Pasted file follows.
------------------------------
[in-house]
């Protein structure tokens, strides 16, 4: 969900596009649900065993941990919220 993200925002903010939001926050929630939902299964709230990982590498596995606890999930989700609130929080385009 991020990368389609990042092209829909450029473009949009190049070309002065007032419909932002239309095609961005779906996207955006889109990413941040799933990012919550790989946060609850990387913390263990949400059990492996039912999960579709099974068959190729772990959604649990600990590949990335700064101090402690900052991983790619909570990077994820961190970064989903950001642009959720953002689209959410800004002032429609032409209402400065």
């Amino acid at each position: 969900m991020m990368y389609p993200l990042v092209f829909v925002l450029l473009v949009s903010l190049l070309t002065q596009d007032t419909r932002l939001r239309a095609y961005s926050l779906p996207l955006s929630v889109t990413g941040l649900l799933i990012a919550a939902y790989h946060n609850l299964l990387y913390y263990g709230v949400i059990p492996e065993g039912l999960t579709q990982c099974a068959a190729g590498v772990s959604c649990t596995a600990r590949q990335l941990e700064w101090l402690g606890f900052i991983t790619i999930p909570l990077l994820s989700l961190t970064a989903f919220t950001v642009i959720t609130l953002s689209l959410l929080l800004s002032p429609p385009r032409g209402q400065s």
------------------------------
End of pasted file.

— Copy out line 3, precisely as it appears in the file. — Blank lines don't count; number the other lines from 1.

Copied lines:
């Amino acid at each position: 969900m991020m990368y389609p993200l990042v092209f829909v925002l450029l473009v949009s903010l190049l070309t002065q596009d007032t419909r932002l939001r239309a095609y961005s926050l779906p996207l955006s929630v889109t990413g941040l649900l799933i990012a919550a939902y790989h946060n609850l299964l990387y913390y263990g709230v949400i059990p492996e065993g039912l999960t579709q990982c099974a068959a190729g590498v772990s959604c649990t596995a600990r590949q990335l941990e700064w101090l402690g606890f900052i991983t790619i999930p909570l990077l994820s989700l961190t970064a989903f919220t950001v642009i959720t609130l953002s689209l959410l929080l800004s002032p429609p385009r032409g209402q400065s």